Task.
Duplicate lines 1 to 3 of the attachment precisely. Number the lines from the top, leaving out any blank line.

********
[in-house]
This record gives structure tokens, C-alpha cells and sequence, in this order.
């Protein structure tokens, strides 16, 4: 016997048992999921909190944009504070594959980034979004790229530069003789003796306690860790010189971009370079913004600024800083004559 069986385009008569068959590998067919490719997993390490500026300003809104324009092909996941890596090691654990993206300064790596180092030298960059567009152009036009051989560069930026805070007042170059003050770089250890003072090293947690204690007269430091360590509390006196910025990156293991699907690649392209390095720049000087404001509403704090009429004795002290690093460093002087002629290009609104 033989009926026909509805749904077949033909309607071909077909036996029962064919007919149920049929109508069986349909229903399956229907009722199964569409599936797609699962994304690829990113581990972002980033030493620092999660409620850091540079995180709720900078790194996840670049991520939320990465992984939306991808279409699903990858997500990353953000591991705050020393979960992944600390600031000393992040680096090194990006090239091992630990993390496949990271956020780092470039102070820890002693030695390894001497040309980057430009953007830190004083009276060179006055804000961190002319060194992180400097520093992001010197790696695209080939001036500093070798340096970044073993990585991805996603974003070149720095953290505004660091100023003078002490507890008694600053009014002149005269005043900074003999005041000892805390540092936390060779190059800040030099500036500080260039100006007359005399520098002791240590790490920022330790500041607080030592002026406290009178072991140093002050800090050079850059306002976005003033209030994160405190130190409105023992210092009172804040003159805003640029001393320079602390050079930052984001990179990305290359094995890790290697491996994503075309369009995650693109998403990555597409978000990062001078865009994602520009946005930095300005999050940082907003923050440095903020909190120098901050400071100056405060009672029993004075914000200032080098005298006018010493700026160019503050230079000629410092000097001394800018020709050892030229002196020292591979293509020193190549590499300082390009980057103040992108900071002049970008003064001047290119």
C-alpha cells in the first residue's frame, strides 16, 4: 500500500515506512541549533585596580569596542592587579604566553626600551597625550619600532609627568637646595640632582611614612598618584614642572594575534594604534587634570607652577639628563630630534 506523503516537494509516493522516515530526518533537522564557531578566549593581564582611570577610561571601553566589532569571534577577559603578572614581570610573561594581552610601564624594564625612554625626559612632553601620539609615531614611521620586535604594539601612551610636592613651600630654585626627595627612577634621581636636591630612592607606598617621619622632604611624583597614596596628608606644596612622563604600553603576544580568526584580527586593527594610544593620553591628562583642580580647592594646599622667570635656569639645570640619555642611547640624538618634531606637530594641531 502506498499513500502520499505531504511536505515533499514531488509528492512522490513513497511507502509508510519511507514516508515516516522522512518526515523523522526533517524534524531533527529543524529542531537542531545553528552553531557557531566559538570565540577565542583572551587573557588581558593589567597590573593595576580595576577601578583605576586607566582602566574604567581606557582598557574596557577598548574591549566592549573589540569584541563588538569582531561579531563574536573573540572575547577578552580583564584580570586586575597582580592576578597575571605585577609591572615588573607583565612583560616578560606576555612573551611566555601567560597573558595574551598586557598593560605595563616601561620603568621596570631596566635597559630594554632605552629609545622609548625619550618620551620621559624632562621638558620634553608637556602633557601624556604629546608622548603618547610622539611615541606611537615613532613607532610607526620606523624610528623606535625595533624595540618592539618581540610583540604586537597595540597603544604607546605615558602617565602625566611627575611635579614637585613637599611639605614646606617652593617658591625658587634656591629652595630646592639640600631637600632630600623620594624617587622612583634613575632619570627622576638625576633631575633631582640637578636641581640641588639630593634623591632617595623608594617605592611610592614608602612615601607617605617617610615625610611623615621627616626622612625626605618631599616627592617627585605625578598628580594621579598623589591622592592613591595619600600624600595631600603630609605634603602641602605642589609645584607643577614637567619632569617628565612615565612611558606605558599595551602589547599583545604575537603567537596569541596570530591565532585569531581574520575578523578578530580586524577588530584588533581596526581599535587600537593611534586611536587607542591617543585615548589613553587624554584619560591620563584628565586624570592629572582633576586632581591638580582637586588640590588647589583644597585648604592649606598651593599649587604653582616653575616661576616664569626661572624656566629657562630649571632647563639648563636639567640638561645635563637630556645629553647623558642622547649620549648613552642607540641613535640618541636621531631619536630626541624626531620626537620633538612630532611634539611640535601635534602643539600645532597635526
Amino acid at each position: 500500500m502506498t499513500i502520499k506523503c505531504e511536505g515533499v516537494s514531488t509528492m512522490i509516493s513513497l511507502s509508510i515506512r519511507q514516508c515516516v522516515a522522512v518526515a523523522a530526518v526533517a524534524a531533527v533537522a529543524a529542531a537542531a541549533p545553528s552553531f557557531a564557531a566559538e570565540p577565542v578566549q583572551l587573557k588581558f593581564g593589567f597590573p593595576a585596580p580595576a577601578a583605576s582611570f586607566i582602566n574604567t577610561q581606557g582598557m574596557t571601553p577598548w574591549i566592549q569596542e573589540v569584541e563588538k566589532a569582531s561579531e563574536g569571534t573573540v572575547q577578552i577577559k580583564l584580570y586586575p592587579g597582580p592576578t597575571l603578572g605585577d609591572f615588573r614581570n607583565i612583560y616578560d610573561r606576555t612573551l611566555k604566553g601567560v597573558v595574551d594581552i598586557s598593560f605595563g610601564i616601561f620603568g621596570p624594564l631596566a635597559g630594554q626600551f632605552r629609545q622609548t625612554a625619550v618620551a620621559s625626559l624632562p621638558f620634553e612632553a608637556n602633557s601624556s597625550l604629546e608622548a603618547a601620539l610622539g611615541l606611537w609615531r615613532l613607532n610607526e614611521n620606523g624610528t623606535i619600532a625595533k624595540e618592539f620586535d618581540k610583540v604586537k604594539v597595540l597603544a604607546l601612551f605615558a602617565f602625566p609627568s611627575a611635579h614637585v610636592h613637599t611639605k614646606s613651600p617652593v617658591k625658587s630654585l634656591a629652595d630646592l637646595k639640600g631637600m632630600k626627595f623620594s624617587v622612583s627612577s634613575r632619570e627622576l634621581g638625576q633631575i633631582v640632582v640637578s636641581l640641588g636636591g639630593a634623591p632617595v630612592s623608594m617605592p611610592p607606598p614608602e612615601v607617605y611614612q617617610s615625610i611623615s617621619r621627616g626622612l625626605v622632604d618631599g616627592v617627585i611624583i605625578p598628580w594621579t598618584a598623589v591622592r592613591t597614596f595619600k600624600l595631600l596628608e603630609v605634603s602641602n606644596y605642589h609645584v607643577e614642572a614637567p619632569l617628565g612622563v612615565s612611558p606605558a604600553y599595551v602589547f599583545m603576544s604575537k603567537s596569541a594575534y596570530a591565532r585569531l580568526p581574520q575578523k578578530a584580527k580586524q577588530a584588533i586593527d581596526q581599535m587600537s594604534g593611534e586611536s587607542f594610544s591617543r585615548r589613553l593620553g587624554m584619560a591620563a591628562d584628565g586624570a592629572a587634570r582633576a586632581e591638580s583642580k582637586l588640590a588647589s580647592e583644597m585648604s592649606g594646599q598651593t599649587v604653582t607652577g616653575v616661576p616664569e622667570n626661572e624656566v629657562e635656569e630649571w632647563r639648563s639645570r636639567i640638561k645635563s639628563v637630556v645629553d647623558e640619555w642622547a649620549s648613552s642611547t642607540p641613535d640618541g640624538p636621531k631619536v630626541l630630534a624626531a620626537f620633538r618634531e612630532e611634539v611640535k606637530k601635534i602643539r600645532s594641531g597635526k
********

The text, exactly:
[in-house]
This record gives structure tokens, C-alpha cells and sequence, in this order.
């Protein structure tokens, strides 16, 4: 016997048992999921909190944009504070594959980034979004790229530069003789003796306690860790010189971009370079913004600024800083004559 069986385009008569068959590998067919490719997993390490500026300003809104324009092909996941890596090691654990993206300064790596180092030298960059567009152009036009051989560069930026805070007042170059003050770089250890003072090293947690204690007269430091360590509390006196910025990156293991699907690649392209390095720049000087404001509403704090009429004795002290690093460093002087002629290009609104 033989009926026909509805749904077949033909309607071909077909036996029962064919007919149920049929109508069986349909229903399956229907009722199964569409599936797609699962994304690829990113581990972002980033030493620092999660409620850091540079995180709720900078790194996840670049991520939320990465992984939306991808279409699903990858997500990353953000591991705050020393979960992944600390600031000393992040680096090194990006090239091992630990993390496949990271956020780092470039102070820890002693030695390894001497040309980057430009953007830190004083009276060179006055804000961190002319060194992180400097520093992001010197790696695209080939001036500093070798340096970044073993990585991805996603974003070149720095953290505004660091100023003078002490507890008694600053009014002149005269005043900074003999005041000892805390540092936390060779190059800040030099500036500080260039100006007359005399520098002791240590790490920022330790500041607080030592002026406290009178072991140093002050800090050079850059306002976005003033209030994160405190130190409105023992210092009172804040003159805003640029001393320079602390050079930052984001990179990305290359094995890790290697491996994503075309369009995650693109998403990555597409978000990062001078865009994602520009946005930095300005999050940082907003923050440095903020909190120098901050400071100056405060009672029993004075914000200032080098005298006018010493700026160019503050230079000629410092000097001394800018020709050892030229002196020292591979293509020193190549590499300082390009980057103040992108900071002049970008003064001047290119």